Glendale Water & Power has been working on a Biogas generation project to be built at Scholl Canyon. They want to spend $35 million on landfill gas (LFG) treatment equipment that cleans up the LFG and feeds into four reciprocating GE Jenbacher Model J 620 GS-16 engines. This will create onsite emissions and noise 24/7.
The emissions from these engines is significantly worse than other methods of converting the LFG to electricity. GWP could instead clean up the gas to pipeline quality and burn it in the much more efficient turbines or convert it directly to energy in a fuel cell.
GWP claims that they have looked into alternatives to burning the LFG in those reciprocating engines but it’s clear that they have not. For example, at the recent Glendale Planning Commission meeting, GWP’s subject expert testified that “there is no commercially available technology” to clean up this gas to pipeline quality.
This is simply untrue. A company called Morrow Renewables has built at least five Landfill gas to pipeline stations on landfills around the country. I’m certain that they and their competitors would be happy to bid on a project like this if they were given the chance. I compared their costs for similar sized projects and it looks like they could build such a plant for roughly $20 million.
Here are the benefits of the LFG to Pipeline from their website:
“Shorter development time. Morrow Renewables can build a facility within 9 months of a notice to proceed, compared to over 2 years for a power project.
Delivering the gas into a nearby pipeline for distribution so that electric generation can be maximized off-site, utilizing a high efficiency combined cycle power plant.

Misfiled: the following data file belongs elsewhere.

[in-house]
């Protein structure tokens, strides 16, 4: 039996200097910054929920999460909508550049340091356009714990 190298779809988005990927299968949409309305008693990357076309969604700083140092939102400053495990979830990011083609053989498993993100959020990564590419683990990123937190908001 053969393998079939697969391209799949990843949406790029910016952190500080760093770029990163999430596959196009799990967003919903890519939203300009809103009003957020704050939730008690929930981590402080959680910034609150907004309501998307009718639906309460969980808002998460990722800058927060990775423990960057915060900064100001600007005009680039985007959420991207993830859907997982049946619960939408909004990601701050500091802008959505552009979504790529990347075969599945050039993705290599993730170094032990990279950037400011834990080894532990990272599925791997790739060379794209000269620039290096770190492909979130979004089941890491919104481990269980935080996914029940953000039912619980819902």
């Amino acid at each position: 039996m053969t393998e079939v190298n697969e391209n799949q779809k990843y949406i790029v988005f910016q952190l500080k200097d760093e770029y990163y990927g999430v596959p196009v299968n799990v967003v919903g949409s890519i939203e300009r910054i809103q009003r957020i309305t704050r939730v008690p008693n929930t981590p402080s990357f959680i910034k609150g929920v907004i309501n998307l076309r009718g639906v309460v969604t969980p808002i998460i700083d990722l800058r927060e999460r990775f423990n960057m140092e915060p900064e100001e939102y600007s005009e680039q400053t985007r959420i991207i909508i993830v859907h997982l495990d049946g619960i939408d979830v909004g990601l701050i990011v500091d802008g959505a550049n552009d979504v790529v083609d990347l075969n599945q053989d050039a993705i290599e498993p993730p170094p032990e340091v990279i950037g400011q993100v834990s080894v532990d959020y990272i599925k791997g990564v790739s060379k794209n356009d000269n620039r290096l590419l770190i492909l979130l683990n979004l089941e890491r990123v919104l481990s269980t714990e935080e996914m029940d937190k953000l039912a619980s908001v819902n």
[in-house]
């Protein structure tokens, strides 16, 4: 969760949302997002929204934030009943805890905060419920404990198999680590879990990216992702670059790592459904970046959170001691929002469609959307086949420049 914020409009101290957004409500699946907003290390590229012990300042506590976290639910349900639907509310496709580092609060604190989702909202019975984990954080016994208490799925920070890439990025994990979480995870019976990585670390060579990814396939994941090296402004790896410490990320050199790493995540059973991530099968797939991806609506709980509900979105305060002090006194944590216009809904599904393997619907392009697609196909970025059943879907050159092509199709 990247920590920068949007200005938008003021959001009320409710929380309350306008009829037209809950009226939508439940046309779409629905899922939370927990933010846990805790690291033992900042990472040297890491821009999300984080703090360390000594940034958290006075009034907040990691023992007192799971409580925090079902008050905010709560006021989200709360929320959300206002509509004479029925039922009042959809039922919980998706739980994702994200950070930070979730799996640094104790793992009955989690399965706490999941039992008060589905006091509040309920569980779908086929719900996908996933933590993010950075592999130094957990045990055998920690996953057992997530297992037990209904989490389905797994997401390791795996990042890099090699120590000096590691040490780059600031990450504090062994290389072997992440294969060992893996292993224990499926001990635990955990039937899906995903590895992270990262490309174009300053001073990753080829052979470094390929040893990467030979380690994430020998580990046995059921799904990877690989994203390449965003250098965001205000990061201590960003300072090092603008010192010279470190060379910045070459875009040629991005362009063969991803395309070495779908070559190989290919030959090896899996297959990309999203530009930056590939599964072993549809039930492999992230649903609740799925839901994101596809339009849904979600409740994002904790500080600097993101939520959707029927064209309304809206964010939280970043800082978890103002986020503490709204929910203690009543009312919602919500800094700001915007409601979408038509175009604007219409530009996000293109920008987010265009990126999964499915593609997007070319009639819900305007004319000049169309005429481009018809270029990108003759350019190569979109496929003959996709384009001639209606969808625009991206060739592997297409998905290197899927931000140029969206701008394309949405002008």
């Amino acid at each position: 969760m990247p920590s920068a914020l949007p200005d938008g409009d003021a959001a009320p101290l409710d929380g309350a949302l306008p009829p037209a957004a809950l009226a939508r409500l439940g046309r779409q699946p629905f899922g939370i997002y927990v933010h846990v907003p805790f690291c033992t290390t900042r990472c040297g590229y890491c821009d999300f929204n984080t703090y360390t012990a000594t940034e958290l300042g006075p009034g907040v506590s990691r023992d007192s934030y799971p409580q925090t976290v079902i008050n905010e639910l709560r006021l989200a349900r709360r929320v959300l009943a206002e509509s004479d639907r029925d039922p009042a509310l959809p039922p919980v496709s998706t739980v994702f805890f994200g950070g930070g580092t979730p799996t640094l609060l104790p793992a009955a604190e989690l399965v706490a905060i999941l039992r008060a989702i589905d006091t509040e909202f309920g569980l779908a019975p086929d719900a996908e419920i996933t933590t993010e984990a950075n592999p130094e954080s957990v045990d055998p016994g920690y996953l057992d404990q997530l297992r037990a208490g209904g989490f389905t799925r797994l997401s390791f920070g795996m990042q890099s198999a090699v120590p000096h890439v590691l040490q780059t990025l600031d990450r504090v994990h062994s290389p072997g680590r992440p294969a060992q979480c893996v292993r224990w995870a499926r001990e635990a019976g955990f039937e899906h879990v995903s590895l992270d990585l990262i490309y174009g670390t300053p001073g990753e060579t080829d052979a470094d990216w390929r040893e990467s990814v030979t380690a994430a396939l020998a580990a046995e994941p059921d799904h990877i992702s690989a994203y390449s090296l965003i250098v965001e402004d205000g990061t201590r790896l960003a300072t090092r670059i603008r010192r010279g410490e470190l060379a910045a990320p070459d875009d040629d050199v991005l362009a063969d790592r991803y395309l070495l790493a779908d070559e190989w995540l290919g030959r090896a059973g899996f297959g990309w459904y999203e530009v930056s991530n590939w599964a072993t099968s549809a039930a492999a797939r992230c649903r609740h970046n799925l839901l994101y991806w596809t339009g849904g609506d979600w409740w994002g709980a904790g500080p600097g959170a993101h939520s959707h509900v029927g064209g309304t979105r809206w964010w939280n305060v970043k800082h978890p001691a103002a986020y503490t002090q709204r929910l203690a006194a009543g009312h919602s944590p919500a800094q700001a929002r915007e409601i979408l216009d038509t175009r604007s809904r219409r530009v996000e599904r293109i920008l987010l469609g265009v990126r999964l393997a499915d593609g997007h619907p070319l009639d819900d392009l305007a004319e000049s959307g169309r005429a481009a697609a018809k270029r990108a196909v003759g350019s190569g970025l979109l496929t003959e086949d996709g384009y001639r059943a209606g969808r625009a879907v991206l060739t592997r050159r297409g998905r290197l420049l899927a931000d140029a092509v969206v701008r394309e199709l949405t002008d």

Lower noise levels and emissions than an electric generation plant, thereby creating greater community support.
Less permit requirements due to negligible air emissions.”
That is exactly what the community wants – less emissions and less noise.
Glendale Water & Power decided on this plan because they want to continue generating power from the LFG as it makes up 25% of their Renewables Portfolio Standard (RPS) credits. When GWP tears down the old Grayson power plant where the LFG is currently being burned they will lose those RPS credits unless they are able to turn it into electricity elsewhere.
GWP argues that they if they clean up the gas to pipeline quality, they would lose the RPS credit for this gas. This is not true. According to the RPS Eligibility Guidebook (9th Edition) they could keep the renewable credits by either burning the cleaned LFG at Grayson via the existing Scholl to Grayson pipeline, by burning it at Grayson via injecting it into SoCalGas’s “Common Carrier Pipeline”, or they could convert the LFG directly into electricity using near zero pollution fuel cells like the ones made by BloomEnergy.
Unfortunately, GWP is pursuing approval of this project under the Mitigated Negative Declaration designation that specifically allows them to *not* look at other options.
In March, the Glendale Planning Commission rejected GWP’s proposal and asked them to do a full Environmental Impact Report (EIR) specifically because it would include alternatives. GWP is appealing the decision on the grounds that regardless what the commission says, GWP is not required to look at alternatives. This appeal will go before the council soon.
From the outside, it seems like the problem stems from bad advice GWP received during the creation of their Integrated Resource Plan. Siemens, who wrote the IRP, advised GWP to burn the LFG at the landfill in reciprocating engines. So, GWP went to market asking for solutions to burn LFG at the landfill with reciprocating engines. They should have asked the market to provide solutions to their LFG and RPS problem. An more open ended ask would have gotten more creative solutions in addition to the reciprocating engine solution. Now, instead of correcting their mistake, they are doubling down and refusing to even pursue alternatives unless forced to by the council.
GWP behaves like an investor owned utility in their relationship with the people of Glendale – doing what best suits GWP rather than what best suits the people of Glendale.